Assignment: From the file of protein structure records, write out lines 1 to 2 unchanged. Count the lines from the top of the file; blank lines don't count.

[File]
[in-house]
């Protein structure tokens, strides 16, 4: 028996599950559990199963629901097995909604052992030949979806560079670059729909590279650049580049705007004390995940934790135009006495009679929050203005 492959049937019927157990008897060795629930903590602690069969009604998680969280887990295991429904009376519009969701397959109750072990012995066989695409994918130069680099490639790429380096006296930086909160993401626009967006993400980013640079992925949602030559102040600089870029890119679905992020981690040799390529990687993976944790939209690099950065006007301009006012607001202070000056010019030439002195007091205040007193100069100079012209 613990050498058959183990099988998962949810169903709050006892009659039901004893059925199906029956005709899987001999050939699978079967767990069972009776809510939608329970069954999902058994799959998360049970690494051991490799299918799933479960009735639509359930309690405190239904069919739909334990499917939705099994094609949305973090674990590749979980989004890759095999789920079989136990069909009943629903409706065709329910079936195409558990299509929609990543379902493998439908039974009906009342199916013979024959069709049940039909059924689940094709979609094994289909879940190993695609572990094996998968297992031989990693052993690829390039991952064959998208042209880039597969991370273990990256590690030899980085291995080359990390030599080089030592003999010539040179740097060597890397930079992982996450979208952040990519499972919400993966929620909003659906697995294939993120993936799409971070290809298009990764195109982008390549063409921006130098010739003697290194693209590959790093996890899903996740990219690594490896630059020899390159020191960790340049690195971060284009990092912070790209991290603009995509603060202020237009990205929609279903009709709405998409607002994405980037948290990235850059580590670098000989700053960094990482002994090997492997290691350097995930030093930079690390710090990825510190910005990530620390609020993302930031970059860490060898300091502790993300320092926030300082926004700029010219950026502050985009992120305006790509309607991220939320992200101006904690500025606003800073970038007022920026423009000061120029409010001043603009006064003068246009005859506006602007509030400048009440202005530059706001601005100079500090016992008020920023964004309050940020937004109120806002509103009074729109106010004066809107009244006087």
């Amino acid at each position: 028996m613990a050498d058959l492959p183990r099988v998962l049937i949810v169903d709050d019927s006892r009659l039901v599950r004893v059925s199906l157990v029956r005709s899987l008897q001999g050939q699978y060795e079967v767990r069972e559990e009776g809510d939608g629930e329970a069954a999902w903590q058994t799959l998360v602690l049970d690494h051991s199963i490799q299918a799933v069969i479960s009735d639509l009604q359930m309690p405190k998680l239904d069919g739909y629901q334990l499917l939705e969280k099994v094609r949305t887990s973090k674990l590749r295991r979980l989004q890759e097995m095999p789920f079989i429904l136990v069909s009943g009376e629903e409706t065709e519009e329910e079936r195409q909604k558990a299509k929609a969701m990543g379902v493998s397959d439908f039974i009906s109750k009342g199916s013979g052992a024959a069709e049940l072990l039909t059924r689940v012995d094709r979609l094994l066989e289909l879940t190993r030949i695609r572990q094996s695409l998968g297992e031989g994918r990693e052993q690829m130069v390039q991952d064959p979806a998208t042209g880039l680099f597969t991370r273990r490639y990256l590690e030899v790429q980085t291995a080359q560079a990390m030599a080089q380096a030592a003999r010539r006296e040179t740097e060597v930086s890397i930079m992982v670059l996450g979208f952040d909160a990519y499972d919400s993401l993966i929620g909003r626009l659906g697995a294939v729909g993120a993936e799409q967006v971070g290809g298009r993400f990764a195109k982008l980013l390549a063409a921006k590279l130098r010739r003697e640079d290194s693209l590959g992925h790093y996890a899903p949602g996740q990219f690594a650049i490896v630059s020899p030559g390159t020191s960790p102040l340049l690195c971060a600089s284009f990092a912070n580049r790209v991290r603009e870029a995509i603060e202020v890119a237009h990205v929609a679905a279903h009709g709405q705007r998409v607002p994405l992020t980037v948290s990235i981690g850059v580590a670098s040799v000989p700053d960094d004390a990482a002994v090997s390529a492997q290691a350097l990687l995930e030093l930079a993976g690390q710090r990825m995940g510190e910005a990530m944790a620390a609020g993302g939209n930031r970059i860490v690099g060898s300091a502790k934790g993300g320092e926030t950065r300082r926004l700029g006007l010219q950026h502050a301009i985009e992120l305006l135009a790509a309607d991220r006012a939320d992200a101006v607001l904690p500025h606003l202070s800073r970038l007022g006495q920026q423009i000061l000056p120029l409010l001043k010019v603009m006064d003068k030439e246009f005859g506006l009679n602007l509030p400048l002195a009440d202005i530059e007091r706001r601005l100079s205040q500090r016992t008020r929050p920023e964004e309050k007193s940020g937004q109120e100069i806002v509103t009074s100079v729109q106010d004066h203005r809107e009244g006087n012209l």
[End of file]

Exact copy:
[in-house]
């Protein structure tokens, strides 16, 4: 028996599950559990199963629901097995909604052992030949979806560079670059729909590279650049580049705007004390995940934790135009006495009679929050203005 492959049937019927157990008897060795629930903590602690069969009604998680969280887990295991429904009376519009969701397959109750072990012995066989695409994918130069680099490639790429380096006296930086909160993401626009967006993400980013640079992925949602030559102040600089870029890119679905992020981690040799390529990687993976944790939209690099950065006007301009006012607001202070000056010019030439002195007091205040007193100069100079012209 613990050498058959183990099988998962949810169903709050006892009659039901004893059925199906029956005709899987001999050939699978079967767990069972009776809510939608329970069954999902058994799959998360049970690494051991490799299918799933479960009735639509359930309690405190239904069919739909334990499917939705099994094609949305973090674990590749979980989004890759095999789920079989136990069909009943629903409706065709329910079936195409558990299509929609990543379902493998439908039974009906009342199916013979024959069709049940039909059924689940094709979609094994289909879940190993695609572990094996998968297992031989990693052993690829390039991952064959998208042209880039597969991370273990990256590690030899980085291995080359990390030599080089030592003999010539040179740097060597890397930079992982996450979208952040990519499972919400993966929620909003659906697995294939993120993936799409971070290809298009990764195109982008390549063409921006130098010739003697290194693209590959790093996890899903996740990219690594490896630059020899390159020191960790340049690195971060284009990092912070790209991290603009995509603060202020237009990205929609279903009709709405998409607002994405980037948290990235850059580590670098000989700053960094990482002994090997492997290691350097995930030093930079690390710090990825510190910005990530620390609020993302930031970059860490060898300091502790993300320092926030300082926004700029010219950026502050985009992120305006790509309607991220939320992200101006904690500025606003800073970038007022920026423009000061120029409010001043603009006064003068246009005859506006602007509030400048009440202005530059706001601005100079500090016992008020920023964004309050940020937004109120806002509103009074729109106010004066809107009244006087």